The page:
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Kidney Week

Abstract: SA-PO038

Impact of Race-Free Estimated Glomerular Filtration Rate (eGFR) on Racial Disparity in Receiving Timely Outpatient Nephrology Care

Session Information

Category: Diversity and Equity in Kidney Health

  • 900 Diversity and Equity in Kidney Health

Authors

  • Fricker, Gabrielle E., Indiana University School of Medicine - West Lafayette, West Lafayette, Indiana, United States
  • Gunderman, David J., Indiana University School of Medicine - West Lafayette, West Lafayette, Indiana, United States
  • Kondury, Kasyap K., Indiana University School of Medicine - West Lafayette, West Lafayette, Indiana, United States
  • Moe, Sharon M., Indiana University School of Medicine, Indianapolis, Indiana, United States
  • Almakki, Akram, Indiana University School of Medicine - West Lafayette, West Lafayette, Indiana, United States
Background

In 2021, an international taskforce of kidney experts recommended implementation of a revised formula for estimated glomerular filtration rate (eGFR) that removes the race variable. Differences in eGFR and chronic kidney disease (CKD) stage have been reported for Black patients following implementation of the new CKD-EPI 2021 formula. However, the impact of the new equation on care and referral disparities is not well understood.

Methods

We conducted a retrospective cohort study of all adult patients referred to Indiana University Health outpatient nephrology clinics during a two-year period surrounding the change in eGFR formula. To analyze the impact of the new formula, we performed a multivariate linear regression with eGFR as the dependent variable, and sex, self-reported race, age, timeframe, BMI, and an interaction term between race and timeframe as covariates.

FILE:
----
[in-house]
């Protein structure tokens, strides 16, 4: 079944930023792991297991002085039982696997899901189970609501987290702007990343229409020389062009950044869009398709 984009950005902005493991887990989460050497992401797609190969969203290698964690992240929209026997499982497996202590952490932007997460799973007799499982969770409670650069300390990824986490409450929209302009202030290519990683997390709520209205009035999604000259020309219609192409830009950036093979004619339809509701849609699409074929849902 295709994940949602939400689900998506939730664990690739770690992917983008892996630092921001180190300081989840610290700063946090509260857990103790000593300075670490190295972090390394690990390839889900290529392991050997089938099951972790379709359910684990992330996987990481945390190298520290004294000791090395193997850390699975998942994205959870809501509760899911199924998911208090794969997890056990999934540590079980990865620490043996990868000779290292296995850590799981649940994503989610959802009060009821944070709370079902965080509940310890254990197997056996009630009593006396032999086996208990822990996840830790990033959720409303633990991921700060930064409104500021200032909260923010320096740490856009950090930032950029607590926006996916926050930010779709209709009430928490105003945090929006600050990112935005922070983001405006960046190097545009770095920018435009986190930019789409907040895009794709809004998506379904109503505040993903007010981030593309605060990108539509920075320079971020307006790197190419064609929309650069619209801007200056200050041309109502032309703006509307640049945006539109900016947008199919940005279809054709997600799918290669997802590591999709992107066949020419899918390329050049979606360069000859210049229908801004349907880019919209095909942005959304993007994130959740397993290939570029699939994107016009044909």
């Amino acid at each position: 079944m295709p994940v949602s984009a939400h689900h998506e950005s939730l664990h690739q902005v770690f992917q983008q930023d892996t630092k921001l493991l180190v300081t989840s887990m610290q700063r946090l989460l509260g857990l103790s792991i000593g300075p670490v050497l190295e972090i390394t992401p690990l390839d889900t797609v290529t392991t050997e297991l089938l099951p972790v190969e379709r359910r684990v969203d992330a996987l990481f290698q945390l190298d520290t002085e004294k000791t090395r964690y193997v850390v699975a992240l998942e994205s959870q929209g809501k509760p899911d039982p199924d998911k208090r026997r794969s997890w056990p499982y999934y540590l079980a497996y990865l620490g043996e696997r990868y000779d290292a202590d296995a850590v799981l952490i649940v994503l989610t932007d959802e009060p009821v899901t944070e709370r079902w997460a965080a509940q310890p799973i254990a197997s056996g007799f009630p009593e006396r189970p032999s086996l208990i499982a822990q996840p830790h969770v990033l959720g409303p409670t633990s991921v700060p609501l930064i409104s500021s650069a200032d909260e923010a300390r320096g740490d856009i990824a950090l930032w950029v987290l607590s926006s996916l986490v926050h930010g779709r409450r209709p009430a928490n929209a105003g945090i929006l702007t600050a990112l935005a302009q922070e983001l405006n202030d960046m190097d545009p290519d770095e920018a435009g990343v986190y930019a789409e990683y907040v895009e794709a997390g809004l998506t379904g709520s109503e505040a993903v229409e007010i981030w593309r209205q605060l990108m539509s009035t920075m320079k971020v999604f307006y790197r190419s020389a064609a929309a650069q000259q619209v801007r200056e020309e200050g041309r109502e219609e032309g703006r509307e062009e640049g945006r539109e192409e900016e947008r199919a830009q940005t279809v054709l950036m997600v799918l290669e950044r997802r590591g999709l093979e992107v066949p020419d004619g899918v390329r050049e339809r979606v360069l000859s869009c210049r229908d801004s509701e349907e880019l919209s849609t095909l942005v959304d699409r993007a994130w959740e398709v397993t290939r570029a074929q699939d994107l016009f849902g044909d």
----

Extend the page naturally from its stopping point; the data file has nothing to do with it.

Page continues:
Results

812 patients met our criteria for analysis. Multivariate linear regression revealed that mean eGFR was statistically influenced by sex, race, age, and implementation of the new formula. Mean eGFR increased by 5.9 mL/min/1.73m2 (95% CI: 0.3, 11.4) for all patients after implementation of the new formula. However, the analysis revealed no evidence that the racial disparity in mean eGFR at the time of the first visit with nephrology was significantly influenced by the formula change (-3.7, 95% CI: -10.1, 2.7). Mean eGFR at the first visit was 6.7 mL/min/1.73m2 (95% CI: 2.4, 10.9) lower for Black patients compared to non-Black patients across the entire study period.

Conclusion

A general trend of increased mean eGFR across all patients after the equation change indicates earlier overall referrals to nephrology. Despite this improvement, our analysis did not reveal a significant change in the existing disparity in timely referral to nephrology observed between Black and non-Black patients. Black patients still had a lower mean eGFR at the initial visit to nephrology when compared to non-Black patients after implementation of the new eGFR formula, suggesting a persistent delay in referral to nephrology for Black patients.